Siri and Search on iOS, and Spotlight and Siri on MacOS (But Not Siri Image Search) Switch to Google From Bing ⇥ techcrunch.com
Matthew Panzarino, TechCrunch:
Apple is switching the default provider of its web searches from Siri, Search inside iOS (formerly called Spotlight) and Spotlight on the Mac. So, for instance, if Siri falls back to a web search on iOS when you ask it a question, you’re now going to get Google results instead of Bing.
The search results include regular ‘web links’ as well as video results. Web image results from Siri will still come from Bing, for now. Bing has had more than solid image results for some time now so that makes some sense. If you use Siri to search your own photos, it will, of course, use your own library instead. Interestingly, video results will come directly from YouTube.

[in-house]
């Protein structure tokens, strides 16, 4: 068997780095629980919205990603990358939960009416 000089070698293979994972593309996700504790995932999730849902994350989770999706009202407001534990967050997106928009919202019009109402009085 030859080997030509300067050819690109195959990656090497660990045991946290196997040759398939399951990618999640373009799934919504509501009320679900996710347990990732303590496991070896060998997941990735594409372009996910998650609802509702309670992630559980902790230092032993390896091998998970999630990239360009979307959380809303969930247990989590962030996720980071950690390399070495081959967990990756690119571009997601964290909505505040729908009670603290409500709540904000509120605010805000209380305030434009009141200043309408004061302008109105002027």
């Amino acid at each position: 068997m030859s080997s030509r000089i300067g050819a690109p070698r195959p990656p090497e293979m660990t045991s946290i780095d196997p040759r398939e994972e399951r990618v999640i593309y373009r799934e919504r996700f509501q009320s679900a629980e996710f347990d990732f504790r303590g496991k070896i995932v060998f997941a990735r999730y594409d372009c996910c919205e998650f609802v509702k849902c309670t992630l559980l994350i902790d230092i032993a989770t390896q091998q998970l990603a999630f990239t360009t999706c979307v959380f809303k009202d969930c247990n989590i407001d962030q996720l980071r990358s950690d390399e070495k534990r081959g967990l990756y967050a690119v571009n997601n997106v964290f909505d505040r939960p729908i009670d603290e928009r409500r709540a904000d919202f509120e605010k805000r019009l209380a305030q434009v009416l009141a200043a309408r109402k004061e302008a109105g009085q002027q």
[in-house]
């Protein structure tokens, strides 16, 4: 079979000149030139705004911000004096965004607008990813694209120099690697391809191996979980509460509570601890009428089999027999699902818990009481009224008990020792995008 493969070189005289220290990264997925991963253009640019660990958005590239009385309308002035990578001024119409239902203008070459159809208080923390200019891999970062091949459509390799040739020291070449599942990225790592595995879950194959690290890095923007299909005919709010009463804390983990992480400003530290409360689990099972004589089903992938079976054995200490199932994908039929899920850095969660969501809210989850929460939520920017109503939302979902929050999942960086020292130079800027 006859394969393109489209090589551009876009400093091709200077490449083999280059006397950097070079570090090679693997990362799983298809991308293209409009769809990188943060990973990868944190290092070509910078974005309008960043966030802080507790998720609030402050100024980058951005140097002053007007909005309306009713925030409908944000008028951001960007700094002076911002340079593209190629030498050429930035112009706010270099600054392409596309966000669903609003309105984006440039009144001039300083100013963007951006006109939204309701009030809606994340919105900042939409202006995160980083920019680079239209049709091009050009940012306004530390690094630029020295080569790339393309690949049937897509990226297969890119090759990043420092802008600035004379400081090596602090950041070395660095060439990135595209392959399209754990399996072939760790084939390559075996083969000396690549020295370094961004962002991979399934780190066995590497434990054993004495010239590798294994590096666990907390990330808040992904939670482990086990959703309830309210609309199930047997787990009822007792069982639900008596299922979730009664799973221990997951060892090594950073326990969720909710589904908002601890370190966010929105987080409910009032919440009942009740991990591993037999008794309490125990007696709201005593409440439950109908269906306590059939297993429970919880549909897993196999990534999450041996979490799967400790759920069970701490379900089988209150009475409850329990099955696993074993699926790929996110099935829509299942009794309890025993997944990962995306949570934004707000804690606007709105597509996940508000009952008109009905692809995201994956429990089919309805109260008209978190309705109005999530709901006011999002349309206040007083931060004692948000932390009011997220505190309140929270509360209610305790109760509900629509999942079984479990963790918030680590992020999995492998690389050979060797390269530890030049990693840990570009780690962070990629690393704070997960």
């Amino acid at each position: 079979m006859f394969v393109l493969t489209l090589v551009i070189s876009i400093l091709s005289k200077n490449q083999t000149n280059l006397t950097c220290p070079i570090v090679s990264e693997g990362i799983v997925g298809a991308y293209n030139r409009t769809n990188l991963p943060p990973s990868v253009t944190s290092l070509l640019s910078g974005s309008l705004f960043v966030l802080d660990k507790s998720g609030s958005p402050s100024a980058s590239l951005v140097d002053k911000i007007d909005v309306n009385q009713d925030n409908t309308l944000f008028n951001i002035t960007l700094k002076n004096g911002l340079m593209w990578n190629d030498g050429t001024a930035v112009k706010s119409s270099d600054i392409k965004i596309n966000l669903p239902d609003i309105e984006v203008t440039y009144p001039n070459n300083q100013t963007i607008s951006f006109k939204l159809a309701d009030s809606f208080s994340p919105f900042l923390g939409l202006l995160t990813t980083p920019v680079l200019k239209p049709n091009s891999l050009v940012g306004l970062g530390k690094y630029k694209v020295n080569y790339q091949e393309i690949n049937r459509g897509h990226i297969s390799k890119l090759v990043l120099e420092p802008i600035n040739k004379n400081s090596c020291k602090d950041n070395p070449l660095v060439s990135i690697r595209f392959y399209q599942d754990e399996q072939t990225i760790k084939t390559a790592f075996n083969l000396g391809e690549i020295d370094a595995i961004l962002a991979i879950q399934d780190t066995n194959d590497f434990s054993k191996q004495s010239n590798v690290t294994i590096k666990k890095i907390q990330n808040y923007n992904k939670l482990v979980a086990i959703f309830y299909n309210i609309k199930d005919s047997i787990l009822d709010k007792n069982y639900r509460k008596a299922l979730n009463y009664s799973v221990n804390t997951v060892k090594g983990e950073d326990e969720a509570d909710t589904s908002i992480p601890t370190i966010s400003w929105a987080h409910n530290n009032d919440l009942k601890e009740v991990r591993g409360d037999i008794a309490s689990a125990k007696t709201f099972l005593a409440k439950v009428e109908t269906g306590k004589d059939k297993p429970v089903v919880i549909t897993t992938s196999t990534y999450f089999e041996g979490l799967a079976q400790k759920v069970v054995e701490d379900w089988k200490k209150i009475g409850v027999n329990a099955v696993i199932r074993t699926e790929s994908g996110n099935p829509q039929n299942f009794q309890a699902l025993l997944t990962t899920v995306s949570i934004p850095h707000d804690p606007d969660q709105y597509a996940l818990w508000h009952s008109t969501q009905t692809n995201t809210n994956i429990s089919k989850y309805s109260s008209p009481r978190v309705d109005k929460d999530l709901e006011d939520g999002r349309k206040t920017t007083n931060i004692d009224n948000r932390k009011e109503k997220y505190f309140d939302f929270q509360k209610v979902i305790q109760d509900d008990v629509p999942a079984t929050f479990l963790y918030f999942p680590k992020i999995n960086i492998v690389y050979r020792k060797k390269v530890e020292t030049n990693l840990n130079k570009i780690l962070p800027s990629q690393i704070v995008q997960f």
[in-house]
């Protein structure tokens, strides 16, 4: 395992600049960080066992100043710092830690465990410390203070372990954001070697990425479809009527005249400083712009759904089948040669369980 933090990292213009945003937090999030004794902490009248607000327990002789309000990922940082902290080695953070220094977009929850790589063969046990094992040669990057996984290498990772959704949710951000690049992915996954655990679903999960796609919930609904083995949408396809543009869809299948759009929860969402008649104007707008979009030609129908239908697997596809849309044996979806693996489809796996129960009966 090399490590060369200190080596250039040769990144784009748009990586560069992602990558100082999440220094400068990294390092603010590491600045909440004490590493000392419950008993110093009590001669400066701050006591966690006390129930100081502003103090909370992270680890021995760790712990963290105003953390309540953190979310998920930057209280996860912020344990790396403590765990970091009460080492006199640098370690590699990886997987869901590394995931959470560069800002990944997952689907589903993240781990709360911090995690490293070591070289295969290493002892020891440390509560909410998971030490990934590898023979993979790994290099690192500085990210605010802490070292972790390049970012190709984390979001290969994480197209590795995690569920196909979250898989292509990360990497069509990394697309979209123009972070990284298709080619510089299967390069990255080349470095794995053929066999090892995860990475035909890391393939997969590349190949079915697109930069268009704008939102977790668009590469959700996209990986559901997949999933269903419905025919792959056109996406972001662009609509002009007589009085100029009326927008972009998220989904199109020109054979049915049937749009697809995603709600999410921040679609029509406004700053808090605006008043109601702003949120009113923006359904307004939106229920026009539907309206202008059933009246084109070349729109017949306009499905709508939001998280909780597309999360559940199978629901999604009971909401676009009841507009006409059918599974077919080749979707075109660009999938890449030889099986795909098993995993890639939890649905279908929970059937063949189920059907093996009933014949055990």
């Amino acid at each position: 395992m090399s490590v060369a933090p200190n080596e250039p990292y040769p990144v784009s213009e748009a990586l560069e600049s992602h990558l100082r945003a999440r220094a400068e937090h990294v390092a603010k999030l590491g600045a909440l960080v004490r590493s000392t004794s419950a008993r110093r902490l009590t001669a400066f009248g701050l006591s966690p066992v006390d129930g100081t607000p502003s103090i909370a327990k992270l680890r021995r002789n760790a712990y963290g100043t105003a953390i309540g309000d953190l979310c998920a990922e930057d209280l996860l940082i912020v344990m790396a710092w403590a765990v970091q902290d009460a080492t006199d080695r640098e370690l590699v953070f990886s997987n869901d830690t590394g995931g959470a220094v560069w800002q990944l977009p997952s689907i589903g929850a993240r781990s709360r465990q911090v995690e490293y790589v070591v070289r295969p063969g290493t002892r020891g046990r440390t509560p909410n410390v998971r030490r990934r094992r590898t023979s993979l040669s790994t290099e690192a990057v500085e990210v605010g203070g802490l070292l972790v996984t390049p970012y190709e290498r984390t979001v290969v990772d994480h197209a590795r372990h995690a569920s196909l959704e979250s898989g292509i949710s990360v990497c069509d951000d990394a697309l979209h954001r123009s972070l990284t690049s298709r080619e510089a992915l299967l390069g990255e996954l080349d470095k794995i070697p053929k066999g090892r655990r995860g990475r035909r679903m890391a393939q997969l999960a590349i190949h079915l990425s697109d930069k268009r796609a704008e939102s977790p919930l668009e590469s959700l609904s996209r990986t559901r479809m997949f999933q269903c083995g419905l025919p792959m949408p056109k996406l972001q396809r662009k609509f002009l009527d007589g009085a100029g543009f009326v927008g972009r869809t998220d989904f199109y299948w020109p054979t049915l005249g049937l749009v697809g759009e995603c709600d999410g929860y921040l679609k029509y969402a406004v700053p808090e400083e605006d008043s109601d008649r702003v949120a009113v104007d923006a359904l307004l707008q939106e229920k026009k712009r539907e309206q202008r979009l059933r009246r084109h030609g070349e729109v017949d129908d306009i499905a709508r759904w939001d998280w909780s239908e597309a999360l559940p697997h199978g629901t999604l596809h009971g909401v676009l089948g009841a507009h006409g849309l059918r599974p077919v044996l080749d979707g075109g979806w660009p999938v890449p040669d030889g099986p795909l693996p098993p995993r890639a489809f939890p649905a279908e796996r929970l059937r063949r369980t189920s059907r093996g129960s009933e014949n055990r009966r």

I have a lot of questions about this announcement. Most of all, I wonder about Apple’s justification — their statement said, in part, that switching to Google “as the web search provider for Siri, Search within iOS and Spotlight on Mac will allow these services to have a consistent web search experience with the default in Safari”. But if consistency is what they’re aiming for, why does Siri on the Mac use Google for all searches except image searches, which still use Bing? In fact, if consistency is truly what is desired here, why don’t Siri and Spotlight match the search engine the user has selected for Safari?
The most obvious reason why this isn’t the case — and why this change was made today — is that Google’s expanded presence across Apple’s platforms is a condition of their agreement with Apple.
Also, one thing from Microsoft’s statement to TechCrunch:
Bing has grown every year since its launch, now powering over a third of all the PC search volume in the U.S., and continues to grow worldwide.
That’s unbelievable. I mean that literally — I cannot believe that a third of U.S. searches are made through Bing. There’s no citation for this, but Statista’s consolidated data from April indicates that Bing’s market share was around 23% in the U.S. at the time. I can’t imagine that Google has ceded 10% of the market to Microsoft in the past four months and nobody I know willingly uses Bing, so I wonder how this is being measured by both Statista and Microsoft.